Tag Archives: holidays

Wonderful Things: Vickers Vimy

Sometimes it is important to look at some of the older inventions on display in the Science Museum in order to understand how technology has developed and contributed to where we are now.    

One such invention isn’t even 100 years old but technology has moved on so fast that it looks archaic!  This is the Vickers Vimy Mk.IV.  For those of you who aren’t experts in aviation, and I count myself in that category too, this is an aeroplane. 

The Vickers Vimy, 1919

The wonderful Vickers Vimy, 1919. Image SSPL

However, it’s not just any aeroplane, in 1919 it became the first one to fly non-stop across the Atlantic Ocean.  Before this, the only way to get across the Atlantic was by boat. All this changed after two men, Captain John Alcock and Lieutenant Arthur Whitten-Brown, achieved the flight of 1900 miles in 16 hours.  It is amazing to think that this was just 16 years after the Wright brothers made the first ever sustained flight, which lasted just 12 seconds and covered 37 metres.

The Vickers Vimy flight began on the 14th June in St John’s, Newfoundland. It’s journey was fraught with peril.  The pilots faced storms, snow and ice … At one point Alcock became so disorientated in the dense clouds that they began to spiral out of control!  Fortunately, they recovered just before crashing into the water.  They arrived the following morning in Clifden, County Galway and promptly crash-landed in a bog (probably a bit of a relief). They received a hero’s welcome and were both knighted by George V.      

The Vickers Vimy wasn’t built for this purpose, though; it was originally intended as a heavy bomber during the First World War.  However, Alcock and Whitten-Brown recognised the potential these planes had for long distance flying. They had the best design and Rolls Royce engines, which were the most reliable.

In fact, this was the beginning of a travel revolution, which was to continue throughout the 20th Century.  These days, flying abroad is very common but we are now starting to see the impact that this is having on our environment.  Not only in terms of the energy being used but also the level of noise pollution and changes in our air quality.  In 2010, Heathrow alone recorded nearly 449,220 flights taking off from their runways.  That is 1,231 flights a day! 

Although air travel contributes less to greenhouse gas emissions than say, factories, we do need to address the environmental issues around flying.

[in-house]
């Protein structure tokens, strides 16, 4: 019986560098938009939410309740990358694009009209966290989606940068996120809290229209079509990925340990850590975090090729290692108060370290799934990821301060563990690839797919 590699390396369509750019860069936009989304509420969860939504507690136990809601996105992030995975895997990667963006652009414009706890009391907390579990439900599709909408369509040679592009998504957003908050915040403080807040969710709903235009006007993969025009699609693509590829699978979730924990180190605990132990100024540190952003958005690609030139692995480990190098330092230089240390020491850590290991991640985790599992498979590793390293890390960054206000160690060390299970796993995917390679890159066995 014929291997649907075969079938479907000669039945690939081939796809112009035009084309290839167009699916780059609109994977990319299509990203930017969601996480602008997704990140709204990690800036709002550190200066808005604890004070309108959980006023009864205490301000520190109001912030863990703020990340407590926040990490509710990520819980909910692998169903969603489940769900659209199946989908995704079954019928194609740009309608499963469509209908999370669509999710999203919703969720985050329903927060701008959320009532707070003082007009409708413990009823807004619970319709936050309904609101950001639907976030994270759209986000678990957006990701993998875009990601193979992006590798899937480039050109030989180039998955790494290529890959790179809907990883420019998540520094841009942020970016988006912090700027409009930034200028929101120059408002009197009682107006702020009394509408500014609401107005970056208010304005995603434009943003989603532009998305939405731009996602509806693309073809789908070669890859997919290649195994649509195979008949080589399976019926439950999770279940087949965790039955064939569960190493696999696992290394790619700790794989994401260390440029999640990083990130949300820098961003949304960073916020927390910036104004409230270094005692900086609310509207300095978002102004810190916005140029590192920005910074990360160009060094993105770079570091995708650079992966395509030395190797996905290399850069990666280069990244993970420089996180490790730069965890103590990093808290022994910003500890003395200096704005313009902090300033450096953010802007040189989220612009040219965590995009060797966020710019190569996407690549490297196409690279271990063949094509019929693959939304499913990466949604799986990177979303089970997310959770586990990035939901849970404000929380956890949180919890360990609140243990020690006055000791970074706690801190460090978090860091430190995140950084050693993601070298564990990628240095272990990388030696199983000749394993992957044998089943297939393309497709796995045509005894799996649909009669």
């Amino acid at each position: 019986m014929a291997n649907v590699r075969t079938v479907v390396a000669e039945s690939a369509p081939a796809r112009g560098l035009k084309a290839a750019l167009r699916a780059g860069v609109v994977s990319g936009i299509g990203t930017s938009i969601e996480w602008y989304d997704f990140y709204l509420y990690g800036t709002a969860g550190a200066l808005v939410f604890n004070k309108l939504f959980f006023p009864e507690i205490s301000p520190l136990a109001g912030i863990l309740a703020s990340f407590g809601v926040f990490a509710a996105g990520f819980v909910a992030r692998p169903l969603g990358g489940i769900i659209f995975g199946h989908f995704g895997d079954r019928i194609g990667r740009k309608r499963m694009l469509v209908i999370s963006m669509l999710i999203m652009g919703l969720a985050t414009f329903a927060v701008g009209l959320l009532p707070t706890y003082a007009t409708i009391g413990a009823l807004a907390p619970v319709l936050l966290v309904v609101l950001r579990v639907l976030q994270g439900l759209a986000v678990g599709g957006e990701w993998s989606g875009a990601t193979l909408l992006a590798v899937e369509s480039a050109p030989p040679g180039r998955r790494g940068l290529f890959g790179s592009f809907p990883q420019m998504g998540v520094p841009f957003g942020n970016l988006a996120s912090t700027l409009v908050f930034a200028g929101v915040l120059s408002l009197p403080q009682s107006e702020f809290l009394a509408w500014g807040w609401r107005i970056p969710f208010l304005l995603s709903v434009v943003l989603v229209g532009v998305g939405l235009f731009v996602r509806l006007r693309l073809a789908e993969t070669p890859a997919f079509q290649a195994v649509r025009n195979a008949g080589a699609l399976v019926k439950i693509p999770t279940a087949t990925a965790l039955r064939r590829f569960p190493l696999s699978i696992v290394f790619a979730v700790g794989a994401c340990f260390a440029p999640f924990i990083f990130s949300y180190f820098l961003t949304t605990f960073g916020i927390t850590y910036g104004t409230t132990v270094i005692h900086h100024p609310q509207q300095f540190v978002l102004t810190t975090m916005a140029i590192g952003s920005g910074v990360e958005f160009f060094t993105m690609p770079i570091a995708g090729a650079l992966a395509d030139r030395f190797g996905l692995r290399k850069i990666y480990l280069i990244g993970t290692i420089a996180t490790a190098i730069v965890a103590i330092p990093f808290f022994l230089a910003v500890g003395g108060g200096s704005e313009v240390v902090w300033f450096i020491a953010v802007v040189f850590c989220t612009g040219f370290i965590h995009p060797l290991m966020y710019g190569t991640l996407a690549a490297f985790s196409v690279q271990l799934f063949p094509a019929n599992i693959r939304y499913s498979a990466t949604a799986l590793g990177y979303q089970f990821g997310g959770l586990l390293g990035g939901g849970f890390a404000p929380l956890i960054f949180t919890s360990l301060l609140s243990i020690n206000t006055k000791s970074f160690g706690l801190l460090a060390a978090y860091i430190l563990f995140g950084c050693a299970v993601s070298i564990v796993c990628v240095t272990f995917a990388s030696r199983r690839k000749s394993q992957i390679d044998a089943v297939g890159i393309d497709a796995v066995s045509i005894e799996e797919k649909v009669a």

• What suggestions do your students have for how we can reduce the environmental impact of these flights? 
  • The Government has been discussing the possibility of charging a Green Tax in response to these issues (you can read more about green taxes here).  How would you feel about paying a Green Tax when you fly?
  • So…  Would you prefer to holiday 4 times a year by train, or once a year by plane?

You can find the Vickers Vimy aeroplane in the Flight gallery on the third floor of the Museum. 

-Kate Davis

Holidays in Space?

A trip on a Virgin Galactic sub orbital space flight next year will set you back at least $200,000 …..we can all dream! But will these trips ever be affordable and should public money be used to fund them?

Zero gravity

Zero gravity

A report published this week recommends that Britain invests more money in the space industry in order to take advantage of key market opportunities including space tourism.

Take advantage of the current media coverage to run a discussion lesson on space tourism.

Some ideas to get your students thinking…

  • How far could a space tourism trip take you?
  • How long will it be before we can book a hotel on the moon or holiday on Mars?
  • How much risk are the public willing to take? What if there was an accident?
  • Do you need to be as fit as an astronaut to go?
  • What is the carbon footprint of a trip into space?

The increasing public interest in space travel may well be of a benefit to scientists doing research by making extra funding available. However, it could also be a hindrance if there was an increase in health and safety scares linked to space exploration or  if funding gets diverted away from research and invested in space tourism instead.

To get your class discussing this topic you could get groups to each research a different area and follow this with mixed group discussions using the marketplace format. Run a search on space tourism on the web to find multiple news articles and websites with both sides to the story.

As part of the Exploring the Universe Theme Day at the Science Museum on 17th May the Talk Science team will be running a discussion activity on Space tourism for secondary school groups. To book or for more information give our friendly bookings team a call on 020 7942 4777.